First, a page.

I arrived a bit early and would-up baby-sitting the reserved table for about 30 minutes. This gave me a chance to do my usual survey of the surroundings. Joe’s pub is a really nice place to see live music; intimate, but not tiny and very hip atmosphere. I did notice that about every seven minutes, the 4/5/6 subway runs right below the venue and not only can you feel it, but little waves formulate in your drink. I couldn’t quite figure out if the sound of the subway was an “A” or “G”… but I think it was around there. (Yes, I actually try to figure out what notes things are… it’s a personality quirk. I’m not particularly good at it, but I struggle to not do it most of the time.)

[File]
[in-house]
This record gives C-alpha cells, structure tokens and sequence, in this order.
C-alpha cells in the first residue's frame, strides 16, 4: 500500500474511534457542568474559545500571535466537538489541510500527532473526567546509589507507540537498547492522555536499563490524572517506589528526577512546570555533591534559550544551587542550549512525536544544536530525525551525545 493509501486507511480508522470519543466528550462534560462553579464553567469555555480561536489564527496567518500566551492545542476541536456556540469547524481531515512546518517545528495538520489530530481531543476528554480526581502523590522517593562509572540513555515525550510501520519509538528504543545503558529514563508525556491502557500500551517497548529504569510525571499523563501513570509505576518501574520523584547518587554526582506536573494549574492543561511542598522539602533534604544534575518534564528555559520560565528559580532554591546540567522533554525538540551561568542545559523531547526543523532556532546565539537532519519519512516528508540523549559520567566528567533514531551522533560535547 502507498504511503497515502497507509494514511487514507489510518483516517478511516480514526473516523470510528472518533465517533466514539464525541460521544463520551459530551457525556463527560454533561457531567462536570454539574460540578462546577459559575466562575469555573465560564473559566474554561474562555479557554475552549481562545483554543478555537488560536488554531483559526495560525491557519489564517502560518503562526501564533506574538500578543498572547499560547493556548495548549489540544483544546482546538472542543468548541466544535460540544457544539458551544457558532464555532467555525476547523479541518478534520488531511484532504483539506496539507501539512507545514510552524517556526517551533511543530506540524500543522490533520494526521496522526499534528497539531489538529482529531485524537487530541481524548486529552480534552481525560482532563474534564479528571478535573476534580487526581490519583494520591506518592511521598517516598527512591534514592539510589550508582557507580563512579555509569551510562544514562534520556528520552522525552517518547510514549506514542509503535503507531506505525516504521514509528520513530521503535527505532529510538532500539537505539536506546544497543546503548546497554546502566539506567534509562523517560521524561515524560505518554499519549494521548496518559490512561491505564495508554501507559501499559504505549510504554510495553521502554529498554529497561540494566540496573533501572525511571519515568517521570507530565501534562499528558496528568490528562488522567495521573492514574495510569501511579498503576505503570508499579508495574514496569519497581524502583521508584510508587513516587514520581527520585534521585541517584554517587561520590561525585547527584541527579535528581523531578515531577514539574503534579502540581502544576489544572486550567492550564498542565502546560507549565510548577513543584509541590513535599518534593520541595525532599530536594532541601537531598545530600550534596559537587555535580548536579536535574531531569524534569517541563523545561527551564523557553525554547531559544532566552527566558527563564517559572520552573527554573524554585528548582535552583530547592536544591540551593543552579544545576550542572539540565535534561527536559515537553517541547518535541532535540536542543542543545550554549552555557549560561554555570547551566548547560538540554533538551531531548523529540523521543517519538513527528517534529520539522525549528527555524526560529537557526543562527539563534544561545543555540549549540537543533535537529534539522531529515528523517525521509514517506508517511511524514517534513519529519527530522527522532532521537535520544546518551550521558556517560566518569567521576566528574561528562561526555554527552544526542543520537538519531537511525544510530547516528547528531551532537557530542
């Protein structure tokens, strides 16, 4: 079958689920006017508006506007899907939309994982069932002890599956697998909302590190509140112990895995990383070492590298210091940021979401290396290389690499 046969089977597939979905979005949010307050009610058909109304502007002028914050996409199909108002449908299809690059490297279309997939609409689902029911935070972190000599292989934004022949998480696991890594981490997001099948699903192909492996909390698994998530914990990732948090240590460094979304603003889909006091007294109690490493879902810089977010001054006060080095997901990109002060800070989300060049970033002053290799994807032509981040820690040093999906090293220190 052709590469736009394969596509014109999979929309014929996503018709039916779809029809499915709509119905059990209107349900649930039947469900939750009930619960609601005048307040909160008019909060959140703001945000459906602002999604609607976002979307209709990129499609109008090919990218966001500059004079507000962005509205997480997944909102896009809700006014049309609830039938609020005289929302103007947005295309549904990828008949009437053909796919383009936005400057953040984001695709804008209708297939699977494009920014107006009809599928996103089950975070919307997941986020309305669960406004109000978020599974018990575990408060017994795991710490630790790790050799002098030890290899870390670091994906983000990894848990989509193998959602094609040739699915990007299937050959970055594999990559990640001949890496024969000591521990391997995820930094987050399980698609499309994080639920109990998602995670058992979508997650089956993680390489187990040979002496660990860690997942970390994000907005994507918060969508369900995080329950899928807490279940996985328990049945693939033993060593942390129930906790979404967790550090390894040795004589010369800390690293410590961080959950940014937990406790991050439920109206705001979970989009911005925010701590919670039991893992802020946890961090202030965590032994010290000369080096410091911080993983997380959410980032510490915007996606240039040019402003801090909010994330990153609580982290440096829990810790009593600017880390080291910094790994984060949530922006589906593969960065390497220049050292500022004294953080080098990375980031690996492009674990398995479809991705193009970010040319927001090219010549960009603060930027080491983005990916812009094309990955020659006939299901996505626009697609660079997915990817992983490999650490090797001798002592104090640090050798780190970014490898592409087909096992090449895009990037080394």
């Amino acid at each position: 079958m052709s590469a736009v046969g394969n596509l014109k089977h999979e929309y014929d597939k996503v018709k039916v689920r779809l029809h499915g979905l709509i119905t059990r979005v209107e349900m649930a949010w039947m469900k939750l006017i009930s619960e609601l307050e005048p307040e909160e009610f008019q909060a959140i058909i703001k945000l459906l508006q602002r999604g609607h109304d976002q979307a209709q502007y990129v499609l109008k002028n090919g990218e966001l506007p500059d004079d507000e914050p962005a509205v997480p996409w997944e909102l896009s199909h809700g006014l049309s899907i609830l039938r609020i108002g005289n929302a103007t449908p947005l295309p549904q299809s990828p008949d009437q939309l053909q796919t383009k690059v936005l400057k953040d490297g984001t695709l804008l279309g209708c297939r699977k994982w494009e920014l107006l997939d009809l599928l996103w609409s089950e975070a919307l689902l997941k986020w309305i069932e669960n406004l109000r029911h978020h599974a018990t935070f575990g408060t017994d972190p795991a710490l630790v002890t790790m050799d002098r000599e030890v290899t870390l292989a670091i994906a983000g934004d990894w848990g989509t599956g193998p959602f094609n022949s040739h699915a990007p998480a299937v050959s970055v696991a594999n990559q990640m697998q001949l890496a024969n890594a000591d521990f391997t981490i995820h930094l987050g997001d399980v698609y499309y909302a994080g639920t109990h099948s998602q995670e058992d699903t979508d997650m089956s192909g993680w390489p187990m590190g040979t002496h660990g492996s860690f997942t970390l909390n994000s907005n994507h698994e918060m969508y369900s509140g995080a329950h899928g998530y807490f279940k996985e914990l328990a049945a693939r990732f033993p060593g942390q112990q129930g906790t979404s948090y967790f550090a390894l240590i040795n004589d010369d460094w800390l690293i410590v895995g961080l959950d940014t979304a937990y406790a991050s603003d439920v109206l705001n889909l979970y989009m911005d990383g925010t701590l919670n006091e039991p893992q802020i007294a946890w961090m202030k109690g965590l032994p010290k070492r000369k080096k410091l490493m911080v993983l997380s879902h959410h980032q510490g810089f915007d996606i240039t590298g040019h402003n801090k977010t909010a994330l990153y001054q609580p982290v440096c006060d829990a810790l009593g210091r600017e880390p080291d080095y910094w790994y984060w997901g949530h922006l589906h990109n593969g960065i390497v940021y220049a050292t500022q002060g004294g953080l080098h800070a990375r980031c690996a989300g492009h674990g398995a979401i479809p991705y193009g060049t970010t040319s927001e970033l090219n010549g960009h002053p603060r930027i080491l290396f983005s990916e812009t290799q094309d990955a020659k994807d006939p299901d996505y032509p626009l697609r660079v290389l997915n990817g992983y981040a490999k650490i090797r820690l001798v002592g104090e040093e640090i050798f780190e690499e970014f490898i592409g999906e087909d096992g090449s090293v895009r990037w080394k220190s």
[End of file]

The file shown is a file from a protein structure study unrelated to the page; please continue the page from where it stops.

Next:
It was about now that I really noticed how cold it was in the venue. As it was incredibly hot out all day, this was welcome and refreshing.
My friend showed up with his wife and we had a chance to meet in person and talk a bit before the show started. It went great and it was a real pleasure to finally put the face to the name. He and his wife are big fans of all things guitar, so the conversation took off like a Saturn V rocket.
Out of the blue, there was a surreal loop of music that seemed to come from everywhere. The refreshing cold was starting to feel less refreshing and I found myself counting my goose-bumps, but it was kind of an interesting background to the loop...kind of like visiting Santa's Shop at the North Pole, while peaking on acid. Finally, Adrian Belew walked out to a warm and generous applause. He immediately kicked into a riff and within seconds had sampled it, looped it, built some more complimentary riffs on top if it, and then was singing the melody.